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Power Loss Due to Resistance

  • Thread starter mlsohani
  • Start date
  • #1
11
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Homework Statement



A high-voltage transmission line with a resistance of 0.345 ohms /km carries a current of 1.05 kA. The line is at a potential of 600 kV at the power station and carries the current to a city located 173 km from the power station.
A>What is the power loss due to resistance in the line?
B>What fraction of the transmitted power does this loss represent?




Homework Equations



P=IV
p=V^2(R)


The Attempt at a Solution



part A>I used the kilometers to figure out the resistance from the distance. I then tried pluging in the values into the equations but the answer is not working.

partB> In order to calculate the fraction I want to make sure I am setting hte first part of the equation correctly. But I assume that you subtract the power loss from the original power.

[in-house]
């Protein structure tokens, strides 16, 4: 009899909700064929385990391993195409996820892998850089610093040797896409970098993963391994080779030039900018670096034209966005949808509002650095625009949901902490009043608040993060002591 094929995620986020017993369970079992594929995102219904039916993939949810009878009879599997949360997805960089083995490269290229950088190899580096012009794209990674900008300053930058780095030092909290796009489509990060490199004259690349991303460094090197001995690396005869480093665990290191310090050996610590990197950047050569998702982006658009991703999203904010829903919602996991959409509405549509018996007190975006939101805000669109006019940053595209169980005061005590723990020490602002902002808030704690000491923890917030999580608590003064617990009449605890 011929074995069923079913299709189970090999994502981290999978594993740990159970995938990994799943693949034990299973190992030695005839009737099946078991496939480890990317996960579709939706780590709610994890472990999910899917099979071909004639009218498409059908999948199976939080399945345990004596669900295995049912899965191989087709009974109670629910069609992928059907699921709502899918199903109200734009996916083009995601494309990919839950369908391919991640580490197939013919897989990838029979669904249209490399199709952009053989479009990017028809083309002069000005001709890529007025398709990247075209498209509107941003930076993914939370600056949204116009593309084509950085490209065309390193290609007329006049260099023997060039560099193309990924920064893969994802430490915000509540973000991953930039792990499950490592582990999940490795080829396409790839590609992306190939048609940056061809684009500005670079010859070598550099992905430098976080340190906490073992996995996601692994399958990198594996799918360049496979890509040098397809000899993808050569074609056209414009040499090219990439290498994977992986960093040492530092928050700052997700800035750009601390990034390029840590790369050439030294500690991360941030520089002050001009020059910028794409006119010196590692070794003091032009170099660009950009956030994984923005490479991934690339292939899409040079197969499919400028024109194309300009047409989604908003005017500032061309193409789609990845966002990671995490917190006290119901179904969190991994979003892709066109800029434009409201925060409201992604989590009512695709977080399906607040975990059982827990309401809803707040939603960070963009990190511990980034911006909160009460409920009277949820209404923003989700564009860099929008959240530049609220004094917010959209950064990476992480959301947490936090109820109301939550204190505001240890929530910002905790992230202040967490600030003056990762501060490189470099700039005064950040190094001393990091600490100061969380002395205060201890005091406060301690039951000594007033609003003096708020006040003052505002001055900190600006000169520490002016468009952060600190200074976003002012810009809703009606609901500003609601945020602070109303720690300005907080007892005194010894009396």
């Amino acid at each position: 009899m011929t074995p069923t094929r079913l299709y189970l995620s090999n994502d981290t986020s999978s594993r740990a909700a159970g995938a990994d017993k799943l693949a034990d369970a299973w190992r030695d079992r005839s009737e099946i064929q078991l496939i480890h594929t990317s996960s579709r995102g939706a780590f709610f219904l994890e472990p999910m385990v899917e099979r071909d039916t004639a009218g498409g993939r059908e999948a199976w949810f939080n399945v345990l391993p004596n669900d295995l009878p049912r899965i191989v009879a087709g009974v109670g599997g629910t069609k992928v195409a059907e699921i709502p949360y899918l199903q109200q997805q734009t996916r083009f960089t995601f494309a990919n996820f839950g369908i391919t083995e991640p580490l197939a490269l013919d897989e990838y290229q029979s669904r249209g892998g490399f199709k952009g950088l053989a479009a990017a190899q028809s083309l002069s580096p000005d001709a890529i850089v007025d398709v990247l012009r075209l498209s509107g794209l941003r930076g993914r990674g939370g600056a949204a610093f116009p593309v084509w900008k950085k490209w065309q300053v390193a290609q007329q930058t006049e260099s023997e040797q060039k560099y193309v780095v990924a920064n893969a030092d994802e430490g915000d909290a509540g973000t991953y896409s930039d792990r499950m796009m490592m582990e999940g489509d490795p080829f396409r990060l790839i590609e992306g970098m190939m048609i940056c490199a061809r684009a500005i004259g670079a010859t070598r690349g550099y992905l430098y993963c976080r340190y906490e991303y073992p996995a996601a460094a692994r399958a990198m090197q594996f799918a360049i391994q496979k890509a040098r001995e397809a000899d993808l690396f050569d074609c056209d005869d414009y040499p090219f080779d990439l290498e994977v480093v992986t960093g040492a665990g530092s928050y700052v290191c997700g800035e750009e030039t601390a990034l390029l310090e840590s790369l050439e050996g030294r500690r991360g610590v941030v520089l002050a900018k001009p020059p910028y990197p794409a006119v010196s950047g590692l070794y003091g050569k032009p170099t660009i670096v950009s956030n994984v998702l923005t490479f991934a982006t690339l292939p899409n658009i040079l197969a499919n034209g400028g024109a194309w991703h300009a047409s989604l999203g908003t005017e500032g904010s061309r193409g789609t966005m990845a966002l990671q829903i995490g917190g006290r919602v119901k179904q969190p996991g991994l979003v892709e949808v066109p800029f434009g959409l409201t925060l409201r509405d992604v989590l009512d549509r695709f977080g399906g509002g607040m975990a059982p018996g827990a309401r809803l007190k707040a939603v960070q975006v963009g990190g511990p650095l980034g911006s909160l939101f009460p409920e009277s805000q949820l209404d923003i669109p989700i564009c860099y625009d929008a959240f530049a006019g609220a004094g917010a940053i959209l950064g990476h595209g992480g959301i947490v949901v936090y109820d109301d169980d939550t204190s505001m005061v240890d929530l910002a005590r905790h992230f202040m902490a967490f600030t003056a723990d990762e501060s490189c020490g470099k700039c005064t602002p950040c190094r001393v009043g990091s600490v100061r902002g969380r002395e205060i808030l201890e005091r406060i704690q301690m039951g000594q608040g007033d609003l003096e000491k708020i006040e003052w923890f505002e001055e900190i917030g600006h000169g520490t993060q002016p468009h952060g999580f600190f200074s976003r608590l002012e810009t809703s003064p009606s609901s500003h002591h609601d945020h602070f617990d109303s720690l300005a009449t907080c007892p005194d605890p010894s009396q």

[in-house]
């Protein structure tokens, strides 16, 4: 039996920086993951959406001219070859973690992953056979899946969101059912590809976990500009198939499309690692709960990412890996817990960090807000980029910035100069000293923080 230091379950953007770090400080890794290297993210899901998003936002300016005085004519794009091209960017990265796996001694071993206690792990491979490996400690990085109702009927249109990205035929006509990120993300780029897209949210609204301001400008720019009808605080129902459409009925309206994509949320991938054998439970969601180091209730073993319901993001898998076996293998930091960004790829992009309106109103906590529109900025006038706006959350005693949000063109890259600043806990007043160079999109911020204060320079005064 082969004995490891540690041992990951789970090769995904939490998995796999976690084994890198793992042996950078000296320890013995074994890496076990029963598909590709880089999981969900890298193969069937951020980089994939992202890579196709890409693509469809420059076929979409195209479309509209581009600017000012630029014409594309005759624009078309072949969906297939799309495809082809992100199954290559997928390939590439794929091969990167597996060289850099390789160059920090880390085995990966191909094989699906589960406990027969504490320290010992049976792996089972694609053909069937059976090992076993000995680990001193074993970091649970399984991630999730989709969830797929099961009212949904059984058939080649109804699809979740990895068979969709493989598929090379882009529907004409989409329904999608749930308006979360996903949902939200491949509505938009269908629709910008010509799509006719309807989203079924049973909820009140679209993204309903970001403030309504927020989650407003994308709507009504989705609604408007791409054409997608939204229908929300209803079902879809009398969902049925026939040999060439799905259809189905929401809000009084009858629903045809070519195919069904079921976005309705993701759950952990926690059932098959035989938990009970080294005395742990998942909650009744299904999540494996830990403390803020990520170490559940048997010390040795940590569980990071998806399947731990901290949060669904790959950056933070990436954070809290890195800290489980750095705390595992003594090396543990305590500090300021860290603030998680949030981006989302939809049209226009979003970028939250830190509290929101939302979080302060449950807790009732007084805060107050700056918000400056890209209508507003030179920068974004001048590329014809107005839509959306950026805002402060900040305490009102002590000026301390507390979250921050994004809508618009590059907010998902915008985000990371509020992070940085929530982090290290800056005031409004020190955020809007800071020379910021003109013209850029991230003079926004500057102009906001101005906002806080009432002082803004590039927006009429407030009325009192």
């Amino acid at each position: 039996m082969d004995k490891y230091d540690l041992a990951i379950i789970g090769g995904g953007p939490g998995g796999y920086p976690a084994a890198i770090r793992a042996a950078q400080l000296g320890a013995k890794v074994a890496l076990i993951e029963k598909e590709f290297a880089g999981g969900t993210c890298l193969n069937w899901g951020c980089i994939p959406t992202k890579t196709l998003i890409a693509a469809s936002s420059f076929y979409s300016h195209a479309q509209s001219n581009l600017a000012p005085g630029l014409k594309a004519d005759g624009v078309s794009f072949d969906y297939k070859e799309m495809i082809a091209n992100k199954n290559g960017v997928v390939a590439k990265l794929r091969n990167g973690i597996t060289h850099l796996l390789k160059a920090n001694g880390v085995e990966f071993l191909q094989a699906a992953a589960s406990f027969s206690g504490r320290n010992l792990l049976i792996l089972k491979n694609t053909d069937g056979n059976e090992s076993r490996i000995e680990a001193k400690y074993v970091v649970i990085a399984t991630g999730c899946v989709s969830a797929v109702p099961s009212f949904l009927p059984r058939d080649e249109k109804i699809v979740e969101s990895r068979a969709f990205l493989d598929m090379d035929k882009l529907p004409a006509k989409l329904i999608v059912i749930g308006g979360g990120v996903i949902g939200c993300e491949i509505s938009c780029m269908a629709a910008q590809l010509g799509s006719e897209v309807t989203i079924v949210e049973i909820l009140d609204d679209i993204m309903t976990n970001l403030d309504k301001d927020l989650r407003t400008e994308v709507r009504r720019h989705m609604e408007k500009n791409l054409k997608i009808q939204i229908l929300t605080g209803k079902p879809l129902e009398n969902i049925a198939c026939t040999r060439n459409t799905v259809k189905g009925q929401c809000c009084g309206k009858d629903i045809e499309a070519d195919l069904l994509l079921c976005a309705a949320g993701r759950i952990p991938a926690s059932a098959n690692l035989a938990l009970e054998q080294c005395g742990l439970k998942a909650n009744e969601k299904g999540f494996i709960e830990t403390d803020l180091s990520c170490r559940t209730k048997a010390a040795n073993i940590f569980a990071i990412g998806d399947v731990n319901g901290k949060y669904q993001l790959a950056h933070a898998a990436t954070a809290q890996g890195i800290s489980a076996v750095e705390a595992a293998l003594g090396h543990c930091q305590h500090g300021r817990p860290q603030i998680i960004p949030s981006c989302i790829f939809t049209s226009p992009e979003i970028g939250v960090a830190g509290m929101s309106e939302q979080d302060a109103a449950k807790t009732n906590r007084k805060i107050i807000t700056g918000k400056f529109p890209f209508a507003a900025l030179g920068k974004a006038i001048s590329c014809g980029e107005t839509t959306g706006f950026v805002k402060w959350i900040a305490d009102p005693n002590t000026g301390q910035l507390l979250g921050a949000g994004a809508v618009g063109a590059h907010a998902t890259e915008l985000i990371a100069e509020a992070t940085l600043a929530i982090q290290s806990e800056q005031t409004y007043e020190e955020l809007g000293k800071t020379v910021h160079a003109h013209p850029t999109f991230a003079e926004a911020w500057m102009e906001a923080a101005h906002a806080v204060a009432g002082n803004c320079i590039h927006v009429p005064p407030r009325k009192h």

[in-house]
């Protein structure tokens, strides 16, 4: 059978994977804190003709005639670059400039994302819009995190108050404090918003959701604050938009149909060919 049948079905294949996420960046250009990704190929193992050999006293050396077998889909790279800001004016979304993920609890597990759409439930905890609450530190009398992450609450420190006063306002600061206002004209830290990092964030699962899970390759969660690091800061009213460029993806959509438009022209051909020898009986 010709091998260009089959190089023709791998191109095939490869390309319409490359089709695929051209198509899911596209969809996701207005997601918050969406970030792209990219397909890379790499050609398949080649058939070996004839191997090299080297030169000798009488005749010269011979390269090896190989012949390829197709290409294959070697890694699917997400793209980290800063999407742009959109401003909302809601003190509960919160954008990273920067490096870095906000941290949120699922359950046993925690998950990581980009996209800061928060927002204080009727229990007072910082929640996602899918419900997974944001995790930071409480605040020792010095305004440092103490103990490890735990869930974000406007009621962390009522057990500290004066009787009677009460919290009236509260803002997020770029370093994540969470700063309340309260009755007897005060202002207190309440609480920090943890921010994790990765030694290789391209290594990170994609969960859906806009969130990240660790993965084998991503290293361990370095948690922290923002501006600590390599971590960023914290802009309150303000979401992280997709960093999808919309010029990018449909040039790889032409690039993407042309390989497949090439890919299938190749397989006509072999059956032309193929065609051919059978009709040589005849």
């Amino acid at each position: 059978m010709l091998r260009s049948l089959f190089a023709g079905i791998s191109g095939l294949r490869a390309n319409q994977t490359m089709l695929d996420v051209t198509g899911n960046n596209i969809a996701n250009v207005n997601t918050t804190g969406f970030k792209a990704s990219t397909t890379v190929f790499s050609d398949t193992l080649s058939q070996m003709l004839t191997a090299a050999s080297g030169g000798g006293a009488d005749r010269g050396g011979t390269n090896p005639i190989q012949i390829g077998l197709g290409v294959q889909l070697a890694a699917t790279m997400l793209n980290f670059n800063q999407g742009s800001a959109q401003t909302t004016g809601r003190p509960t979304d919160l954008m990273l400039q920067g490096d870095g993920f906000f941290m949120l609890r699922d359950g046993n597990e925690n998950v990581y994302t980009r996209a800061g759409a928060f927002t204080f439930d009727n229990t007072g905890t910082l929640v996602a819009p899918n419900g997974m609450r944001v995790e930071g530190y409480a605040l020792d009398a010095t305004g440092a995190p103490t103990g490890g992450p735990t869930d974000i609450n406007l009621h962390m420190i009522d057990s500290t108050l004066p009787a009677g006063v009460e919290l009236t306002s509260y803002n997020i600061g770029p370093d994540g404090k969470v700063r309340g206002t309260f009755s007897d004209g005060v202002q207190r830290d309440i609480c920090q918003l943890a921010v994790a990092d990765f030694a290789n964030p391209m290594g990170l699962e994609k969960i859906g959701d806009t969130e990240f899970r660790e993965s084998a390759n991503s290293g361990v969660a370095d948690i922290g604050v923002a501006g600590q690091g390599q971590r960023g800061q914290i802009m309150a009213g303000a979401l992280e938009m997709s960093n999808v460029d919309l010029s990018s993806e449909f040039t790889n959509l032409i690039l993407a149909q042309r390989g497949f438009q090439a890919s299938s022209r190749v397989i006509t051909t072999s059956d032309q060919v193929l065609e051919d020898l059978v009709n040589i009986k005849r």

Answers and Replies

  • #2
76
0
your second equation is wrong, its P=(V^2)/R
maybe that might help?
also could you tell me the answer to see if i got it right =]
cheers
 
  • #3
11
0
OK I keep getting it wrong

so I now tried: P=I^2*R

I did 0.345ohms/km * 173 km= 59.685

Then I did P=I^2*R to get> (1.05kA*1.05kA)*(59.685ohms)= 65.8 kW

BUT it keeps telling me I am WRONG!!! PLease help!!
 
  • #4
209
1
I did 0.345ohms/km * 173 km= 59.685

P = I² *R = (1.05kA*1.05kA)*(59.685ohms)= 65.8 kW
You might wanna plug that into your calculator again :P

(1,05 * 10³)² * 0.345 * 173 = 65.8 MW


Is that the correct answer? (sounds like a little too much to me but I don't know...)
 

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